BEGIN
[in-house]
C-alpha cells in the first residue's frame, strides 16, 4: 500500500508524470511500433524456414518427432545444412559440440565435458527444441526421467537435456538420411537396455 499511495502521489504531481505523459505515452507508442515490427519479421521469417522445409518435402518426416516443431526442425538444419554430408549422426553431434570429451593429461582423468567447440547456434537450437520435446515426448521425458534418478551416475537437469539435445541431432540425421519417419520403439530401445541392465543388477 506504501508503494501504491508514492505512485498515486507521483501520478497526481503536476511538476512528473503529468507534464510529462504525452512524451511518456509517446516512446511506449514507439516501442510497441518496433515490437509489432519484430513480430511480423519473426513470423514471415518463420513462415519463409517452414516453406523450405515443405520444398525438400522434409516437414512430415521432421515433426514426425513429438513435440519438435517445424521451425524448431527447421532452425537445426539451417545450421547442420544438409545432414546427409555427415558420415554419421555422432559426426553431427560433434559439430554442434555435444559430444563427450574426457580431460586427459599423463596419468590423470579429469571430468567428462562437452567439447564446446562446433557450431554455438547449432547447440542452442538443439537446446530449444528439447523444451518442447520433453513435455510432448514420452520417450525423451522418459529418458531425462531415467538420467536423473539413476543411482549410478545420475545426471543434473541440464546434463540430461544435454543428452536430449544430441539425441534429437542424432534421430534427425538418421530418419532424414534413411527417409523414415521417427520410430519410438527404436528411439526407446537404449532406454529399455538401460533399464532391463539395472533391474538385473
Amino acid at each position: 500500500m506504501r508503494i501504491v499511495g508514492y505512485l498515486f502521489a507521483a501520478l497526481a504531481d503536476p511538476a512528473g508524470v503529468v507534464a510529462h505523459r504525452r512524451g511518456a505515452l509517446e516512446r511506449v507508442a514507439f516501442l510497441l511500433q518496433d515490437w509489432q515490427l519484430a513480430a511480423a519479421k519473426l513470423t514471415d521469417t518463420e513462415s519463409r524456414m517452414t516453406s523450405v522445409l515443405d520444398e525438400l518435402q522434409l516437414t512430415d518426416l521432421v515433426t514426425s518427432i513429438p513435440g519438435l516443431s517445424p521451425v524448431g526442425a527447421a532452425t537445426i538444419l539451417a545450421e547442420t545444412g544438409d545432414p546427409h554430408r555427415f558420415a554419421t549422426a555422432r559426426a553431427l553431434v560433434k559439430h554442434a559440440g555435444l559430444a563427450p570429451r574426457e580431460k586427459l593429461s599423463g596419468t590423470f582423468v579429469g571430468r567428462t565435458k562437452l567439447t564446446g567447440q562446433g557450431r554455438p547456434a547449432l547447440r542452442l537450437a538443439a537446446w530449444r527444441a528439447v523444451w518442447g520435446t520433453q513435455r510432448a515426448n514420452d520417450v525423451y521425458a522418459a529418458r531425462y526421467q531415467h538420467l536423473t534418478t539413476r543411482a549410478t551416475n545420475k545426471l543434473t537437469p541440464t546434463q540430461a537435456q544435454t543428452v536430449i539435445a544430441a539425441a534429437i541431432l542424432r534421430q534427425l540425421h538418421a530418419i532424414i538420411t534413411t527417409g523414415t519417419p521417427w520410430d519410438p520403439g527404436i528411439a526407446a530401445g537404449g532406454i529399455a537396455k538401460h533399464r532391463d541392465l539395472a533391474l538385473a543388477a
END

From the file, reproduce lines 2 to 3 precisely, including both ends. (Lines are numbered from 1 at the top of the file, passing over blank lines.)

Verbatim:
C-alpha cells in the first residue's frame, strides 16, 4: 500500500508524470511500433524456414518427432545444412559440440565435458527444441526421467537435456538420411537396455 499511495502521489504531481505523459505515452507508442515490427519479421521469417522445409518435402518426416516443431526442425538444419554430408549422426553431434570429451593429461582423468567447440547456434537450437520435446515426448521425458534418478551416475537437469539435445541431432540425421519417419520403439530401445541392465543388477 506504501508503494501504491508514492505512485498515486507521483501520478497526481503536476511538476512528473503529468507534464510529462504525452512524451511518456509517446516512446511506449514507439516501442510497441518496433515490437509489432519484430513480430511480423519473426513470423514471415518463420513462415519463409517452414516453406523450405515443405520444398525438400522434409516437414512430415521432421515433426514426425513429438513435440519438435517445424521451425524448431527447421532452425537445426539451417545450421547442420544438409545432414546427409555427415558420415554419421555422432559426426553431427560433434559439430554442434555435444559430444563427450574426457580431460586427459599423463596419468590423470579429469571430468567428462562437452567439447564446446562446433557450431554455438547449432547447440542452442538443439537446446530449444528439447523444451518442447520433453513435455510432448514420452520417450525423451522418459529418458531425462531415467538420467536423473539413476543411482549410478545420475545426471543434473541440464546434463540430461544435454543428452536430449544430441539425441534429437542424432534421430534427425538418421530418419532424414534413411527417409523414415521417427520410430519410438527404436528411439526407446537404449532406454529399455538401460533399464532391463539395472533391474538385473
Amino acid at each position: 500500500m506504501r508503494i501504491v499511495g508514492y505512485l498515486f502521489a507521483a501520478l497526481a504531481d503536476p511538476a512528473g508524470v503529468v507534464a510529462h505523459r504525452r512524451g511518456a505515452l509517446e516512446r511506449v507508442a514507439f516501442l510497441l511500433q518496433d515490437w509489432q515490427l519484430a513480430a511480423a519479421k519473426l513470423t514471415d521469417t518463420e513462415s519463409r524456414m517452414t516453406s523450405v522445409l515443405d520444398e525438400l518435402q522434409l516437414t512430415d518426416l521432421v515433426t514426425s518427432i513429438p513435440g519438435l516443431s517445424p521451425v524448431g526442425a527447421a532452425t537445426i538444419l539451417a545450421e547442420t545444412g544438409d545432414p546427409h554430408r555427415f558420415a554419421t549422426a555422432r559426426a553431427l553431434v560433434k559439430h554442434a559440440g555435444l559430444a563427450p570429451r574426457e580431460k586427459l593429461s599423463g596419468t590423470f582423468v579429469g571430468r567428462t565435458k562437452l567439447t564446446g567447440q562446433g557450431r554455438p547456434a547449432l547447440r542452442l537450437a538443439a537446446w530449444r527444441a528439447v523444451w518442447g520435446t520433453q513435455r510432448a515426448n514420452d520417450v525423451y521425458a522418459a529418458r531425462y526421467q531415467h538420467l536423473t534418478t539413476r543411482a549410478t551416475n545420475k545426471l543434473t537437469p541440464t546434463q540430461a537435456q544435454t543428452v536430449i539435445a544430441a539425441a534429437i541431432l542424432r534421430q534427425l540425421h538418421a530418419i532424414i538420411t534413411t527417409g523414415t519417419p521417427w520410430d519410438p520403439g527404436i528411439a526407446a530401445g537404449g532406454i529399455a537396455k538401460h533399464r532391463d541392465l539395472a533391474l538385473a543388477a